Under its new leader, the New York Department of Financial Services (“DFS”) has staked out high ground for itself by self-identifying as the “regulator of the future” DFS’s pronouncement came in a July press release issued about a month after Linda Lacewell was confirmed as the agency’s third superintendent. The press release, issued to announce the creation of a new Research and Innovation Division, signals that DFS is attempting to harness the increasing technological tools available to regulators, while making New York an attractive place for financial firms to do business. “The financial services regulatory landscape needs to evolve and adapt as innovation in banking, insurance and regulatory technology continues to grow,” Lacewell said in the press release. “This new division and these appointments position DFS as the regulator of the future, allowing the Department to better protect consumers, develop best practices, and analyze market data to strengthen New York’s standing as the center of financial innovation.”

Further emphasizing the agency’s commitment to innovation, Lacewell sourced her new division head from the tech industry itself, tapping veteran fintech executive, Matthew Homer, to be the Department’s new Executive Deputy Superintendent in charge of the new division. At the time of his appointment, Homer was the head of policy and research at Quovo, a New York data analytics company providing open banking functionality.

The new division is not DFS’s first time breaking new ground in the oversight of the rapidly evolving fintech sector. In 2015, DFS became the first government agency in the United States to enact regulations specifically targeting fintech companies and virtual currency businesses. See N.Y. Comp. Codes R. & Regs. Tit. 23 §200.1 et seq. These regulations revolve around the so-called “BitLicense.” Any firm engaged in virtual currency business that involves a resident of New York – regardless whether the firm maintains a physical presence in New York – must have a BitLicense in order to operate. One particularly forward-thinking and industry-friendly element to the BitLicensing regime is its policy of allowing firms to operate in a safe harbor while their BitLicense application is pending. During this time, DFS reviews and comments on the applicant’s compliance programs and cybersecurity measures, and provides opportunities for the applicant to correct any deficiencies prior to licensing.

In its first two months, the Research and Innovation division has already issued multiple virtual currency licenses. On August 16, 2019, DFS announced that it had granted a charter to Bakkt Trust Company LLC, a virtual currency trust company that provides custody services for institutional bitcoin investors in conjunction with the launch of physically delivered bitcoin futures contracts. In the Bakkt announcement, Lacewell touted DFS as being “at the forefront of fostering a sound, regulatory environment that continues to uphold New York as the premier place to do business,” and pointed to the approval as evidence of “New York’s competitiveness as a hub of innovation and leadership in emerging technologies.”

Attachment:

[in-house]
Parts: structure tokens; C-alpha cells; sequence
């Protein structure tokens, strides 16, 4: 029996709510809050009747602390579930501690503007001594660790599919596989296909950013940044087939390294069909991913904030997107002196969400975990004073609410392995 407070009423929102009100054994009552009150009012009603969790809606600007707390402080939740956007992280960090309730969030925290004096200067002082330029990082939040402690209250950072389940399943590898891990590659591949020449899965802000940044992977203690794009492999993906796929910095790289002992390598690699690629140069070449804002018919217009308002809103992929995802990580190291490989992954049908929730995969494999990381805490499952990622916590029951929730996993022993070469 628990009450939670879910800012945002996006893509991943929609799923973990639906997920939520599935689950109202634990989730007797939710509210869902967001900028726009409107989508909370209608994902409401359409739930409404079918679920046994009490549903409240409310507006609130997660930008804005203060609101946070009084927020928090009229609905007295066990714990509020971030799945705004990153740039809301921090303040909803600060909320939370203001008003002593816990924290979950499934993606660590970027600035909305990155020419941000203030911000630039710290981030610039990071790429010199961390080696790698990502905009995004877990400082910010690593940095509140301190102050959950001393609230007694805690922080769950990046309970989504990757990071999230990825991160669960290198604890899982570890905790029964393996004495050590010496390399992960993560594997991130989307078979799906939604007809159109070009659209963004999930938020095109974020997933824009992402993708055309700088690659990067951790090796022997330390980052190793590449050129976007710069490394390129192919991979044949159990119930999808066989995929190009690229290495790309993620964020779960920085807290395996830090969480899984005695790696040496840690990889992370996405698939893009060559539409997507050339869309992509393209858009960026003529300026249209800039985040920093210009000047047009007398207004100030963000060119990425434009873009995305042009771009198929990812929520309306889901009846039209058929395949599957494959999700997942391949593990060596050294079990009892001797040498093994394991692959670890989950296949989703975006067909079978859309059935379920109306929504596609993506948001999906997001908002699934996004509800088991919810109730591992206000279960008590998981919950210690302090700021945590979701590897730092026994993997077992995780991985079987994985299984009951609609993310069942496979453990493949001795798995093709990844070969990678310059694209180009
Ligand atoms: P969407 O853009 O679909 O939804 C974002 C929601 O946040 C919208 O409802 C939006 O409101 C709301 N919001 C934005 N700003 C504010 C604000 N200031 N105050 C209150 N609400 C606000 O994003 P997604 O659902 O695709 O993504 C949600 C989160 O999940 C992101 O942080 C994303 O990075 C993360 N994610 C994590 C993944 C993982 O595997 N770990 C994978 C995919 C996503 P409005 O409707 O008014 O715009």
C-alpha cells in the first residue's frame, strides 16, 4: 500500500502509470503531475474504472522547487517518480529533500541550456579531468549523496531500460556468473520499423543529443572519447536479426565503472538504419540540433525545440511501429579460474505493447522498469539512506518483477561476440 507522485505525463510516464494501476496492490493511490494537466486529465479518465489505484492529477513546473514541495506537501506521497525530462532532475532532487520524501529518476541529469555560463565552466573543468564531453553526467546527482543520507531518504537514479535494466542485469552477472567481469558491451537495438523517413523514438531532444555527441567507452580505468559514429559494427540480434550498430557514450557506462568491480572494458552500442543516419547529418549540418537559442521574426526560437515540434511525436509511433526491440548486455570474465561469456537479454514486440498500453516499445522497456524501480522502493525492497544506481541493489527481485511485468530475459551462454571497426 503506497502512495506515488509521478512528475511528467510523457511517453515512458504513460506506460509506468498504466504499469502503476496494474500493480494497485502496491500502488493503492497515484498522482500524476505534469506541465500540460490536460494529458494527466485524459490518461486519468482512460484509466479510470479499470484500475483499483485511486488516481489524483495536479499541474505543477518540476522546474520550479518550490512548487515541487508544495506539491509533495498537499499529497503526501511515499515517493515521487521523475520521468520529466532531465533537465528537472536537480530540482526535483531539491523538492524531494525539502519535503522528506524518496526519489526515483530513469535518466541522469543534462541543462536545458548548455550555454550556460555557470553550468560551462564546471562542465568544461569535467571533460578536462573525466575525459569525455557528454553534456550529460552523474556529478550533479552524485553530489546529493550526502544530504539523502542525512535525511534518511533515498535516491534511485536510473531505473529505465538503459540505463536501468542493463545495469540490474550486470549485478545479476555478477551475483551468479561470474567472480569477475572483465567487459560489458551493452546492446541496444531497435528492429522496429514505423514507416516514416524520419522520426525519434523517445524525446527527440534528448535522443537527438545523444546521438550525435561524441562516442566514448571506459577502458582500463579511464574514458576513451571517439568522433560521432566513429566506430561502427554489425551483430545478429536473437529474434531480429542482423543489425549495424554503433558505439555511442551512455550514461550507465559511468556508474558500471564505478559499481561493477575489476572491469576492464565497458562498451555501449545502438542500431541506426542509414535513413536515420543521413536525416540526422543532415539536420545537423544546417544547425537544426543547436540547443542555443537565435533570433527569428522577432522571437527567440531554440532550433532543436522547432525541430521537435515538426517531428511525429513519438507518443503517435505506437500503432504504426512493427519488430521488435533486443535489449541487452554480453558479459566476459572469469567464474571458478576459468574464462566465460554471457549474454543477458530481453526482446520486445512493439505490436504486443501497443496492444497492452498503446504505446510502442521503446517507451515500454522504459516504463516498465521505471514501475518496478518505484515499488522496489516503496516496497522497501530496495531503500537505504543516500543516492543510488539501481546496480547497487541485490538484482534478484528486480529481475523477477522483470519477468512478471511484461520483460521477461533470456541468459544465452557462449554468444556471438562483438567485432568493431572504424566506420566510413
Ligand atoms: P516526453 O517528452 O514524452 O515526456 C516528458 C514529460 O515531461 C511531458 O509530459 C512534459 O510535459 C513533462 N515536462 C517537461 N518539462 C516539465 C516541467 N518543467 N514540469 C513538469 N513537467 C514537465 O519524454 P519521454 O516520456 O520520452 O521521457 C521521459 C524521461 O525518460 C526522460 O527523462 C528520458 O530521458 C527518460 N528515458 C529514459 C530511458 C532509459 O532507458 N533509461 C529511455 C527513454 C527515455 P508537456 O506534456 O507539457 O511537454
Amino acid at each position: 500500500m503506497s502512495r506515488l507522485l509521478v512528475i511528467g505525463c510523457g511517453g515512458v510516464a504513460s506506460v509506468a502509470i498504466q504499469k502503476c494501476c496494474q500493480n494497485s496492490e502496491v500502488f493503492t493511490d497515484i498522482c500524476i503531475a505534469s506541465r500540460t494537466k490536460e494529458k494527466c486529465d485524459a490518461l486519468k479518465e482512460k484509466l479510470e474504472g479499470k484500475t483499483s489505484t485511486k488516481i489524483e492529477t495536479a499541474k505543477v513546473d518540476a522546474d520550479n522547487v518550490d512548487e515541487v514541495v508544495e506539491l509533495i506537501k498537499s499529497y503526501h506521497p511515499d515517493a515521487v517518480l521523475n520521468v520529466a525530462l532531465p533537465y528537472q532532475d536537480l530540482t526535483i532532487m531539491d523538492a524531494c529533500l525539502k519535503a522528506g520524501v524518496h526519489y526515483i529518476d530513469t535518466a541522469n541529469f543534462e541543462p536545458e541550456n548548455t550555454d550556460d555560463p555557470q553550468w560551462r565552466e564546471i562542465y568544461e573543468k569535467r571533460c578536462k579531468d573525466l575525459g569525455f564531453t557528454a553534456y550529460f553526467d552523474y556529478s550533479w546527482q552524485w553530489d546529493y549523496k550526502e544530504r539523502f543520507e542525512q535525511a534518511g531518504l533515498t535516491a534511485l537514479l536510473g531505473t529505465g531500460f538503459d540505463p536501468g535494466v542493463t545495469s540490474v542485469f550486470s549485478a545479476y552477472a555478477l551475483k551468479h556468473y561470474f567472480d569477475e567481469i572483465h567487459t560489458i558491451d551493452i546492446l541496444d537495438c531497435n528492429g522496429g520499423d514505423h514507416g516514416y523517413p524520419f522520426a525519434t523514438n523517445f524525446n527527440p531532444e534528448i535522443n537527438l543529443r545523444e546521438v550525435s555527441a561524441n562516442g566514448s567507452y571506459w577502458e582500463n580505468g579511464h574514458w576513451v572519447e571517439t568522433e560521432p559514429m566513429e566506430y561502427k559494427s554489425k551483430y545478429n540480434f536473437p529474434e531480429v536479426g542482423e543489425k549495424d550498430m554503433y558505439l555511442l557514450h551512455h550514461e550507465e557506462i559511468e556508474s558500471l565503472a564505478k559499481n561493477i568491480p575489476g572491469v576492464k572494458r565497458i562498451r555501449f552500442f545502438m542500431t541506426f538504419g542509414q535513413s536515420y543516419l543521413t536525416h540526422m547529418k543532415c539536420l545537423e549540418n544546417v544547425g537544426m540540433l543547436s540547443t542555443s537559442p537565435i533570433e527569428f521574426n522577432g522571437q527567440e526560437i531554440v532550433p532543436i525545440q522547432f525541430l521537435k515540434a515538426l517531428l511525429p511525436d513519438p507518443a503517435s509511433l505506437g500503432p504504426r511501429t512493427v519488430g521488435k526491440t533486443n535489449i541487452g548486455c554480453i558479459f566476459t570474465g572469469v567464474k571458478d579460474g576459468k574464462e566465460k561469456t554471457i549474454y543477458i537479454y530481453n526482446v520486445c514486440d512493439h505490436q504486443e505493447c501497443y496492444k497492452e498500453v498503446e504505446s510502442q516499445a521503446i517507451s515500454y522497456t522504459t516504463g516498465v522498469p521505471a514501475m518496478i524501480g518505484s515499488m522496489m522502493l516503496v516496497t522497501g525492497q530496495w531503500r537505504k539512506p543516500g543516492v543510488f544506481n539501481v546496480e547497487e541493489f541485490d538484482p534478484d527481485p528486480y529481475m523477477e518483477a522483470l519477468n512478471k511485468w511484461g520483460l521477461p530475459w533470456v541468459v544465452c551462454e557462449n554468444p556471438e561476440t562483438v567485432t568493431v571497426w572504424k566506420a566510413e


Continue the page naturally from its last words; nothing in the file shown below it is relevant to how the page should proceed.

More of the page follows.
On September 5, 2019, DFS authorized Paxos Trust Company, LLC to offer both a price-stable cryptocurrency – commonly known as “stablecoin” – pegged to the U.S. dollar and Pax Gold (“PAXG”), a gold-backed crypto-asset. Lacewell again described the approvals as examples of DFS’s commitment to encouraging innovation and its “leadership in the virtual currency arena.”

Notwithstanding her desire to fashion DFS as the “regulator of the future,” Lacewell is also intent on maintaining DFS’s reputation as a no-nonsense regulator that puts consumer and market protection first. For example, Bittrex, Inc. (“Bittrex”), a Seattle-based cryptocurrency exchange, applied for a New York BitLicense in August 2015 and operated under DFS’s safe harbor provision for nearly four years. During that time, DFS identified a number of deficiencies regarding Bittrex’s Bank Secrecy Act/Anti-Money Laundering and OFAC compliance program and coin listing process and required Bittrex to take corrective action. This April, despite Bittrex’s customer base of approximately 1.67 million users spread across multiple countries and about 40 states, including 35,000 in New York, DFS denied Bittrex’s BitLicense application, citing Bittrex’s repeated failures to make the necessary corrections. Bittrex was ordered to immediately cease doing business in New York, and given 60 days to wind down its New York operations.

DFS appears intent on doing its part to make New York the jurisdiction of choice for virtual currency businesses while simultaneously maintaining its reputation as an exacting regulator of this industry. The Bittrex license denial reflects the tension between these dual aims – attracting business through innovative regulations on the one hand while still providing a safe marketplace for investors on the other. Time will tell if DFS is able to successfully strike this balance and truly become the “regulator of the future.”

This post first appeared in the Government Contracts Blog